America’s Constitution was once celebrated as a radical and successful blueprint for democratic governance, a model for fledgling republics across the world. But decades of political gridlock, electoral corruption, and dysfunction in our system of government have forced scholars, activists, and citizens to question the document’s ability to address the thorniest issues of modern ­political life.

Does the path out of our current era of stalemate, minority rule, and executive abuse require amending the Constitution? Do we need a new constitutional convention to rewrite the document and update it for the twenty-­first century? Should we abolish it entirely?

This spring, Harper’s Magazine invited five lawmakers and scholars to New York University’s law school to consider the constitutional crisis of the twenty-­first century. The event was moderated by Rosa Brooks, a law professor at Georgetown and the author of How Everything Became War and the Military Became Everything: Tales from the Pentagon.

Article
Life after Life·

= Subscribers only.
Sign in here.
Subscribe here.

For time ylost, this know ye,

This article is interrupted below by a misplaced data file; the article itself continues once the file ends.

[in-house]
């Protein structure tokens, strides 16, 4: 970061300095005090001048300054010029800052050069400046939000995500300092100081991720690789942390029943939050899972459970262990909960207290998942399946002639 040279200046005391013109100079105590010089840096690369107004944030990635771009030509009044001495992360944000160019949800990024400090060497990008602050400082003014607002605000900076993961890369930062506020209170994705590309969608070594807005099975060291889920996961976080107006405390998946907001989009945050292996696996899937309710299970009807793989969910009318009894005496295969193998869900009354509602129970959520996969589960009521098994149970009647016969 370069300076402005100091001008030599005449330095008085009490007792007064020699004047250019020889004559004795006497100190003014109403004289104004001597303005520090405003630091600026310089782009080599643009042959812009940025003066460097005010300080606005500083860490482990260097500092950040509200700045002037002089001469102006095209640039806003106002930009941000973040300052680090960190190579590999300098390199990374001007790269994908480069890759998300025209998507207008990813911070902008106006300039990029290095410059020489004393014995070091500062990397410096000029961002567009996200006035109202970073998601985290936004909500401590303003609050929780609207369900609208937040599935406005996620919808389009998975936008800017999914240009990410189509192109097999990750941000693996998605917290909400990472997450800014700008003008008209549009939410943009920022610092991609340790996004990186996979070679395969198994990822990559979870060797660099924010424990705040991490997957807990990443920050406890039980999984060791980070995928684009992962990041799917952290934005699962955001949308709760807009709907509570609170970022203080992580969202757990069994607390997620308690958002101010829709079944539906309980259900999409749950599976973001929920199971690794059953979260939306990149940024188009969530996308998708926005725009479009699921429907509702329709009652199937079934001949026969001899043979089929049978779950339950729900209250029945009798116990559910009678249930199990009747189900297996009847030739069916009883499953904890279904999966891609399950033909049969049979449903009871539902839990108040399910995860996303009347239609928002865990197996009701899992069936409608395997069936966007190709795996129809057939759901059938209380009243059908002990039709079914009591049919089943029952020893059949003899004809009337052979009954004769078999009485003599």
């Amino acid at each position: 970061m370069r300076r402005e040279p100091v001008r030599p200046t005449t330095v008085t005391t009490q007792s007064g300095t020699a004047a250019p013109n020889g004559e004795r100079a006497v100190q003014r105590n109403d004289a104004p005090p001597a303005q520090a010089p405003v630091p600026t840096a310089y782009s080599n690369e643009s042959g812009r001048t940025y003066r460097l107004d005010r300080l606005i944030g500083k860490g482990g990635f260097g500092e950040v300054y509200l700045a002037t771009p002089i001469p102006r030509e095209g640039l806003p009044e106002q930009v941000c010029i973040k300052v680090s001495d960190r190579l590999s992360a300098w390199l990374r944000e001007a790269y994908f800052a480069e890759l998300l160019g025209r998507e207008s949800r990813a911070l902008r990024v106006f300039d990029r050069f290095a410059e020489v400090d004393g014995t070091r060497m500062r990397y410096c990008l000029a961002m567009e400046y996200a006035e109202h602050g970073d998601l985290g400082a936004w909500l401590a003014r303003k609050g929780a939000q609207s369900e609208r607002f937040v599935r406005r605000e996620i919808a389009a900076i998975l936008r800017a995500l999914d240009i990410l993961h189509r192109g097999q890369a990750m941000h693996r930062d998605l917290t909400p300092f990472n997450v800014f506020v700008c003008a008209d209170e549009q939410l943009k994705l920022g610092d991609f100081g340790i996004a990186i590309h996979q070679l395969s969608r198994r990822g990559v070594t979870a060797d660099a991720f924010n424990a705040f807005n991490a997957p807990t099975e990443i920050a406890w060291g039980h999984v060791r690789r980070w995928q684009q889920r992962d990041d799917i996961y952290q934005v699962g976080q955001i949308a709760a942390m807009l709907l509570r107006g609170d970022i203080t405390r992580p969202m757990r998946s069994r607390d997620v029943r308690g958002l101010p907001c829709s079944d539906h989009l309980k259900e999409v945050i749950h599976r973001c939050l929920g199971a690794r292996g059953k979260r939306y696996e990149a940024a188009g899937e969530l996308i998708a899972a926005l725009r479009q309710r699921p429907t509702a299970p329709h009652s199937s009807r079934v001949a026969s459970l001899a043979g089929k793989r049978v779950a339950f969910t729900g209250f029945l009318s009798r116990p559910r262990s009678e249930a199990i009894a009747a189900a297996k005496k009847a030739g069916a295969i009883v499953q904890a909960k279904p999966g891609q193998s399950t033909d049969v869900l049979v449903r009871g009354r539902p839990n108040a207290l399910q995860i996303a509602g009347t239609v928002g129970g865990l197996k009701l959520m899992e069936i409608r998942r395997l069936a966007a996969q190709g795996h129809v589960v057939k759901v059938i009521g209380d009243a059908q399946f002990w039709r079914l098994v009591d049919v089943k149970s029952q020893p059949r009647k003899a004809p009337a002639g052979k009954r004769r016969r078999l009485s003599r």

By no way may recovered be.
—Chaucer

I spent thirty-eight years in prison and have been a free man for just under two. After killing a man named Thomas Allen Fellowes in a drunken, drugged-up fistfight in 1980, when I was nineteen years old, I was sentenced to life without the possibility of parole. Former California governor Jerry Brown commuted my sentence and I was released in 2017, five days before Christmas. The law in California, like in most states, grants the governor the right to alter sentences. After many years of advocating for the reformation of the prison system into one that encourages rehabilitation, I had my life restored to me.

Cost of renting a giant panda from the Chinese government, per day:

$1,500

A recent earthquake in Chile was found to have shifted the city of Concepción ten feet to the west, shortened Earth’s days by 1.26 microseconds, and shifted the planet’s axis by nearly three inches.

A group of researchers studying the Loch Ness Monster did not rule out the possibility of its existence, but speculated that it is possibly a giant eel.

Subscribe to the Weekly Review newsletter. Don’t worry, we won’t sell your email address!

HARPER’S FINEST

Happiness Is a Worn Gun

By

“Nowadays, most states let just about anybody who wants a concealed-handgun permit have one; in seventeen states, you don’t even have to be a resident. Nobody knows exactly how many Americans carry guns, because not all states release their numbers, and even if they did, not all permit holders carry all the time. But it’s safe to assume that as many as 6 million Americans are walking around with firearms under their clothes.”

Subscribe Today